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'The goal is to automate us': welcome to the age of surveillance capitalism

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'The goal is to automate us': welcome to the age of surveillance capitalism

https://www.theguardian.com/technology/2019/jan/20/shoshana-zuboff-age-of-surveillance-capitalism-google-facebook

 

Quote

...Viewed from this perspective, the behaviour of the digital giants looks rather different from the roseate hallucinations of Wired magazine. What one sees instead is a colonising ruthlessness of which John D Rockefeller would have been proud. First of all there was the arrogant appropriation of users’ behavioural data – viewed as a free resource, there for the taking. Then the use of patented methods to extract or infer data even when users had explicitly denied permission, followed by the use of technologies that were opaque by design and fostered user ignorance.

And, of course, there is also the fact that the entire project was conducted in what was effectively lawless – or at any rate law-free – territory. Thus Google decided that it would digitise and store every book ever printed, regardless of copyright issues. Or that it would photograph every street and house on the planet without asking anyone’s permission. Facebook launched its infamous “beacons”, which reported a user’s online activities and published them to others’ news feeds without the knowledge of the user. And so on, in accordance with the disrupter’s mantra that “it is easier to ask for forgiveness than for permission”.

When the security expert Bruce Schneier wrote that “surveillance is the business model of the internet” he was really only hinting at the reality that Zuboff has now illuminated. The combination of state surveillance and its capitalist counterpart means that digital technology is separating the citizens in all societies into two groups: the watchers (invisible, unknown and unaccountable) and the watched. This has profound consequences for democracy because asymmetry of knowledge translates into asymmetries of power. But whereas most democratic societies have at least some degree of oversight of state surveillance, we currently have almost no regulatory oversight of its privatised counterpart. This is intolerable.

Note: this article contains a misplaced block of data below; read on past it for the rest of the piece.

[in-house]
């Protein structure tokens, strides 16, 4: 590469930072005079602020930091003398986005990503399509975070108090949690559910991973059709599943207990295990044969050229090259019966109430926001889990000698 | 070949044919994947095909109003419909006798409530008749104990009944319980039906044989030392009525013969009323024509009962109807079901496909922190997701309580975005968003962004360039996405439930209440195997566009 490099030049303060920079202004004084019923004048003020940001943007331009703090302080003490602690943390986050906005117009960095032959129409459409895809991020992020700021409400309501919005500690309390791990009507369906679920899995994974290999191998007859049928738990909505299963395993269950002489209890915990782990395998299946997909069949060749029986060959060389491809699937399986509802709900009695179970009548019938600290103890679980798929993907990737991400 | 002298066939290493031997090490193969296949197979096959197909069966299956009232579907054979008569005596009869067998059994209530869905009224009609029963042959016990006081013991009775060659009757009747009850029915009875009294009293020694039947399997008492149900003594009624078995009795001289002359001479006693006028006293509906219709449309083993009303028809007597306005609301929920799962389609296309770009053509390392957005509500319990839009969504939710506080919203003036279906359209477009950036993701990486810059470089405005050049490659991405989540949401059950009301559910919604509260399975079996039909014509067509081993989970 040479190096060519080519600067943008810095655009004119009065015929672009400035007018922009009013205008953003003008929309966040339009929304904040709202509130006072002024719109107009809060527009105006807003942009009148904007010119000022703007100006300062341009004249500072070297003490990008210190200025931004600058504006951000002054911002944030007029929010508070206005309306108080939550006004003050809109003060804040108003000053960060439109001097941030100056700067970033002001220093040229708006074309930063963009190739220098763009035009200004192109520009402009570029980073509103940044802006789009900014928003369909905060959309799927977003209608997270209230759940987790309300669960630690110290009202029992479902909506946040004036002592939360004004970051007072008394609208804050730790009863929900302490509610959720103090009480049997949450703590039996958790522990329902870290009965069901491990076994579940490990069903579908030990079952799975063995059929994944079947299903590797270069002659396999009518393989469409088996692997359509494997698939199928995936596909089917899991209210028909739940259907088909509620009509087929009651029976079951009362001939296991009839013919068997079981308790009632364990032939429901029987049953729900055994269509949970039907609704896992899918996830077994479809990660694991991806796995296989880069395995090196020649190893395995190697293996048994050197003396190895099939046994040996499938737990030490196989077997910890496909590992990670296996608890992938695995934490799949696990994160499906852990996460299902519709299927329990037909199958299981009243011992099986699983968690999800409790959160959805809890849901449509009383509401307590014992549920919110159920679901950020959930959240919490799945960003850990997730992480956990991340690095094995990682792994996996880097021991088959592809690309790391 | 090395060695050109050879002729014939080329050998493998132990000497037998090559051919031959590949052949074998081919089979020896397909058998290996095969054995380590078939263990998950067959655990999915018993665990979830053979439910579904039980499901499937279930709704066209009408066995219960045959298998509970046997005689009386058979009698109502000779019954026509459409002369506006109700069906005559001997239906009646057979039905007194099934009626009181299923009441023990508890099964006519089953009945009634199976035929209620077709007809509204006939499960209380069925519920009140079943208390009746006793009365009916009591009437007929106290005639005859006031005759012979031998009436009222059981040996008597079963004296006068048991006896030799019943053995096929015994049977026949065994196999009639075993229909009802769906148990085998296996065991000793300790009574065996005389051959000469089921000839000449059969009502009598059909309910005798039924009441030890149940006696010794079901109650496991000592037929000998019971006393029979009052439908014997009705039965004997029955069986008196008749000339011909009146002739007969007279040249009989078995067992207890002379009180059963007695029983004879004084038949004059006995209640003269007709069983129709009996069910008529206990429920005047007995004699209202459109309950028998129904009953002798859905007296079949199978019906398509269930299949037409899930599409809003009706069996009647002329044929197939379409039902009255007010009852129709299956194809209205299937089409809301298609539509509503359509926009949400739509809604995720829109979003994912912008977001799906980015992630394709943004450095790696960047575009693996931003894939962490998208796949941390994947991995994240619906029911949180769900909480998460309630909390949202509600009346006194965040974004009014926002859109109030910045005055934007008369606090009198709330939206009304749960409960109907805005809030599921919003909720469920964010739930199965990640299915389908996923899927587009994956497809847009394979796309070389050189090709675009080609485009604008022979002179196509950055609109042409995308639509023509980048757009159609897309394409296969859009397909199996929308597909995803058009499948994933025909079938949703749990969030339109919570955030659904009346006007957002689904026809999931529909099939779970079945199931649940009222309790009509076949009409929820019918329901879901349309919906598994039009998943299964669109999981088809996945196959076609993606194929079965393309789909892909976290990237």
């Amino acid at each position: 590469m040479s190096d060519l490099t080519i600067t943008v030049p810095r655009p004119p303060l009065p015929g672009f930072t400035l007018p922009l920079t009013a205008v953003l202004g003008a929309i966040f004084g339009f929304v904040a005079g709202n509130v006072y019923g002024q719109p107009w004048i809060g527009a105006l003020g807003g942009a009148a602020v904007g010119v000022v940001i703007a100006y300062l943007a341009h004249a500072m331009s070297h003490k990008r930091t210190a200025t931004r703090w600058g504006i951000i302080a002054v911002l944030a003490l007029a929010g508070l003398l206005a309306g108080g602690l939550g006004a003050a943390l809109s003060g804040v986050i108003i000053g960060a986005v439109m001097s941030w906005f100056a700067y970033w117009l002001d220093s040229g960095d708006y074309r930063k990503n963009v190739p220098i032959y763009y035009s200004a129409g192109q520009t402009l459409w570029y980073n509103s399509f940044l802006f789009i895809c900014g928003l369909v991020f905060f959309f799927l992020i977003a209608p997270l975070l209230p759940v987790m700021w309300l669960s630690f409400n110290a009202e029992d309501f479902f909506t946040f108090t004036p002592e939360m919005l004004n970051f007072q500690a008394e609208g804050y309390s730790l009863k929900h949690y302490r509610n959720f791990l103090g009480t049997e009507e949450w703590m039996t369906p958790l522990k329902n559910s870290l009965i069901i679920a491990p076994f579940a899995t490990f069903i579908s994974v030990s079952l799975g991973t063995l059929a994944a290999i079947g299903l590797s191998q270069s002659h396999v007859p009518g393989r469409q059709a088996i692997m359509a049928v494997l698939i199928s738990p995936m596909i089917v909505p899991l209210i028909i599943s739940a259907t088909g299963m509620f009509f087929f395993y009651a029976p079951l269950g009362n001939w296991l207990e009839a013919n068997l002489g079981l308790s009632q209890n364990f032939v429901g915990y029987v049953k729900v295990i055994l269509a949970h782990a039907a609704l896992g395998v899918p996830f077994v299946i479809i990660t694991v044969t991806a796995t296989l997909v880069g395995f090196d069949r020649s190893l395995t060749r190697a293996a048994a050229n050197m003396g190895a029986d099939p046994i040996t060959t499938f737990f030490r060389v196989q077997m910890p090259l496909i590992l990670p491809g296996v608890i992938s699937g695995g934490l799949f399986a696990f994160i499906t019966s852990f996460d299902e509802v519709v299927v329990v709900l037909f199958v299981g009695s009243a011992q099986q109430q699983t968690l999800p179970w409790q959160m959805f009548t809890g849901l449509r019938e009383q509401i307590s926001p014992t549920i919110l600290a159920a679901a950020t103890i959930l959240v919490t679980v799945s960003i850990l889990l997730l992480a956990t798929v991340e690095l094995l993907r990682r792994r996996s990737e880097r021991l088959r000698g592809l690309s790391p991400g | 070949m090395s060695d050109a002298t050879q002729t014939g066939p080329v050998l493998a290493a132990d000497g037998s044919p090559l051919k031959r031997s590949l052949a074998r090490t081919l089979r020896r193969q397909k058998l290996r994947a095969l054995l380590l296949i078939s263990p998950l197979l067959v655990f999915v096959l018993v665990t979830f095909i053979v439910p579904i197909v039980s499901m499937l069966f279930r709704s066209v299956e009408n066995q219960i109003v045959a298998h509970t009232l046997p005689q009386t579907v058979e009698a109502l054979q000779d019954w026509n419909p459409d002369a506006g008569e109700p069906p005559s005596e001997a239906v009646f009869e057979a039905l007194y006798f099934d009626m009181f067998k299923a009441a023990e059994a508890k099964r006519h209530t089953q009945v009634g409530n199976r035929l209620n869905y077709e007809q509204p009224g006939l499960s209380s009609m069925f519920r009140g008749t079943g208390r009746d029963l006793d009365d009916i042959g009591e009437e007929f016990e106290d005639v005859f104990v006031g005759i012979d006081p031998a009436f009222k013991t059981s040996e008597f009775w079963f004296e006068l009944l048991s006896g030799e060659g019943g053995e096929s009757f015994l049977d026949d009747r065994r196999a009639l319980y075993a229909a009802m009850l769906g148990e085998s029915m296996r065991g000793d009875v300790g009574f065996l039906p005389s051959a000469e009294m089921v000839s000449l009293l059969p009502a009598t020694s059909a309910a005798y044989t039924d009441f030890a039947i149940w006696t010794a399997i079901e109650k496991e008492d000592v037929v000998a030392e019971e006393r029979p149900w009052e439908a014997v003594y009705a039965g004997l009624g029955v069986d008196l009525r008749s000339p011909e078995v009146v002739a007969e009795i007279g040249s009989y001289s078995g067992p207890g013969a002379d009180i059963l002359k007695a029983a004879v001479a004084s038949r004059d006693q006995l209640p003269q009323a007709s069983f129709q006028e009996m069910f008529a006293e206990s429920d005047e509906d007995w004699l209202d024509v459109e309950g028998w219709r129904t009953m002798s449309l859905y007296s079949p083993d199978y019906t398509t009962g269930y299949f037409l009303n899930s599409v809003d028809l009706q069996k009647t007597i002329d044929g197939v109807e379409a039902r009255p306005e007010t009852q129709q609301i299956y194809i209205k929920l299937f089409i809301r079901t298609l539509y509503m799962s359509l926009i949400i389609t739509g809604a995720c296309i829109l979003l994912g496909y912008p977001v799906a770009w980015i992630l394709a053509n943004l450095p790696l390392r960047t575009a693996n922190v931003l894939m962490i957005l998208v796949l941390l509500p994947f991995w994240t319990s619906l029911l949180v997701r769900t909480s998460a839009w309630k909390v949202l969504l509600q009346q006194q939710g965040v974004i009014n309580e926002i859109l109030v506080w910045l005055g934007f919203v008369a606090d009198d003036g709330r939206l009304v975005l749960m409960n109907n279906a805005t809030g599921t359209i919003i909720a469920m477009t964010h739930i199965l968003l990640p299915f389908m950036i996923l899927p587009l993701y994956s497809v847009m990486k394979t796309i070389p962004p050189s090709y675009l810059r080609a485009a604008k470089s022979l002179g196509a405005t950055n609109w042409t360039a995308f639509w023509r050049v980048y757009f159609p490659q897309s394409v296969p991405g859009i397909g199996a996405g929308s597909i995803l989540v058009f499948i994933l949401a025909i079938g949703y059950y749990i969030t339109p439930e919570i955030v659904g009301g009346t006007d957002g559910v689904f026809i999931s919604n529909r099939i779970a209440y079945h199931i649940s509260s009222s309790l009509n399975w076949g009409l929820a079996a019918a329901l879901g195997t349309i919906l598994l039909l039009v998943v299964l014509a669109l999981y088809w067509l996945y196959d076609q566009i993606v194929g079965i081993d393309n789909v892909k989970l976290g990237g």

And it won’t be easy to fix because it requires us to tackle the essence of the problem – the logic of accumulation implicit in surveillance capitalism. That means that self-regulation is a nonstarter. “Demanding privacy from surveillance capitalists,” says Zuboff, “or lobbying for an end to commercial surveillance on the internet is like asking old Henry Ford to make each Model T by hand..

 

Edited by Saving For a Space Ship

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"Thus Google decided that it would digitise and store every book ever printed, regardless of copyright issues."

I guess this might be true for me. My work is sold legally on Google Play store so they have a commercial interest in not flouting copyright. Before ScribD went commercial it was a cesspit of copyright infringement, I made a few DMCA claims but now they make me money.

"Or that it would photograph every street and house on the planet without asking anyone’s permission "

A few years ago my whole road was robbed. The planning and execution of the criminals operation was impressive. They already knew where every back shed was and went from the behind of one house to the other. Once they accumulated enough stolen hardware from each place they put it out at the front roadside for a Truck to later come past and pick up the loot on one trip. It was a bitterly cold snowy night so I guess they chose their time when no dogs would be outside perhaps. I recall, from my bed, hearing and engine at about 3am, just like any other engine at night.

They left a pen behind, which must have fallen from one of their pockets. Would have been funny if it was a logo pen with "You've been robbed by so and so. Robbing since 19 - -".

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All about giving it for free, getting us used and dependent on it, even as far as addicted to it, taking away something that was once free, then dropping in small monthly subscriptions, then upping the rates, you know you need it, can't live without it.....then turns into a full blown necessity utility more important than fuel? food?.......very difficult though to do local.;)

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Data still has no intrinsic value though. So what if Google has logged that Meatloaf fans tend to have Pit Bulls as pets. How do they turn that into money. Data on consumer habits can be used to advertise stuff to us individually but they still can't make us buy anything.